Advertisements are an integral part of any A&H insurance marketing plan. Insurance companies must find ways to get and keep the attention of a prospective insured. Given that the average American sees more than 4,000 advertisements each day, insurance companies look for creative ways to attract prospective insureds. However, it’s not as simple as writing a clever ad. Insurance companies are subject to various levels of regulation and process requirements.
An advertisement is any material that is published, printed, scripted, or displayed to a consumer. This includes, but is not limited to, postcards, electronic communications, billboards, radio or TV ads, and websites. It can also include sales talks and presentations for use by agents, brokers, producers, and solicitors.
Advertisement includes advertising material sent with a policy when the policy is delivered and material used in the solicitation of renewals and reinstatements. It also extends to the use of all media for communications to the general public, to the use of all media for communications to specific members of the general public, and to the use of all media for communications by agents, brokers, producers and solicitors. The definition of advertisement casts a wide net.
Insurance advertisements are subject to federal, state, and in some cases, local statutes, regulations, and ordinances. At the federal level, insurance companies must review HIPAA marketing regulations and the CAN-SPAM Act.
The HIPAA regulation defines marketing materials as a communication about a product or service that encourages recipients of the communication to purchase or use the product or service. Applicability of the act depends on the recipient and the service or product in the communication.
CAN-SPAM sets the rules for commercial email, establishes requirements for commercial messages, and provides penalties for violations.
In addition to the federal requirements, most states have adopted some version of the NAIC’s Advertisements of Accident and Sickness Insurance Model Regulation. This regulation defines advertisements and sets forth requirements for content, control, and filing requirements. Most states require insurance companies to file Medicare Supplement and long-term care ads, but some states require that all advertisements be filed. At the local level, city and county ordinances control signage, such as those seen in traffic medians or attached to light poles.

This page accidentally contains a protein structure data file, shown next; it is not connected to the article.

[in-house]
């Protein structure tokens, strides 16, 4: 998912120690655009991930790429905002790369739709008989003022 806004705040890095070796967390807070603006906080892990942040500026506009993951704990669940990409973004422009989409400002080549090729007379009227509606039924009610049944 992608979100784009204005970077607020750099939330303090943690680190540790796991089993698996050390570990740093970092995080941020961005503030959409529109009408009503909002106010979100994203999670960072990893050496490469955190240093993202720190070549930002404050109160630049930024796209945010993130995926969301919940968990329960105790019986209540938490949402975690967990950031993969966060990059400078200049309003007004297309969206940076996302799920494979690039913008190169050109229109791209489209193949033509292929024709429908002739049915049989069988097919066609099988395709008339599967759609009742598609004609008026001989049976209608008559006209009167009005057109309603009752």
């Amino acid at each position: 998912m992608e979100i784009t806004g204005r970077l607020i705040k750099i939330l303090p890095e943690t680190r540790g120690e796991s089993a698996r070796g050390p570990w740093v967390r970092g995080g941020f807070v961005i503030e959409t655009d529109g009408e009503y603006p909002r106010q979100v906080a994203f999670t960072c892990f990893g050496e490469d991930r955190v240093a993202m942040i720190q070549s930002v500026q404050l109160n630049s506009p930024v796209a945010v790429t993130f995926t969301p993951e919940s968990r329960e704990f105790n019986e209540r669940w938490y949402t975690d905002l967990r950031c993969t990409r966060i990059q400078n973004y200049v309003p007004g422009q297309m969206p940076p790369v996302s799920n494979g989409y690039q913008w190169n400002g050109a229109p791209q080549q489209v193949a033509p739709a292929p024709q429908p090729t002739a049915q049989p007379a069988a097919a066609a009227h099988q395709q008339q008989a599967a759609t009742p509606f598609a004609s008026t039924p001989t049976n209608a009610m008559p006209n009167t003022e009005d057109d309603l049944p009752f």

Insurance companies have a duty to maintain control of their advertisements, whether those ads are created by a home office employee, a broker, or an independent agent. Insurance companies must have procedures in place to establish and maintain a system of control over the content, form, and method of dissemination of all of its advertisements.
According to our insurance support services experts, best practices include a formal advertising approval process, tracking, and record retention. States rely on insurance companies to self-monitor their advertising procedures and require a signed certification of compliance each year with the annual statement filing.
While A&H advertising requirements can be overwhelming, it’s also important to note that most states have adopted the same basic requirements with respect to content. It’s usually not necessary to create 51 versions of an ad, although there are almost always state variations.
Whether the advertising campaign is one jurisdiction or fifty-one jurisdictions, insurance companies must understand requirements for content, filing, and distribution. Contact the insurance consultants at Perr&Knight to learn how we can provide insurance support services for advertising review and the development of processes and procedures to manage advertising.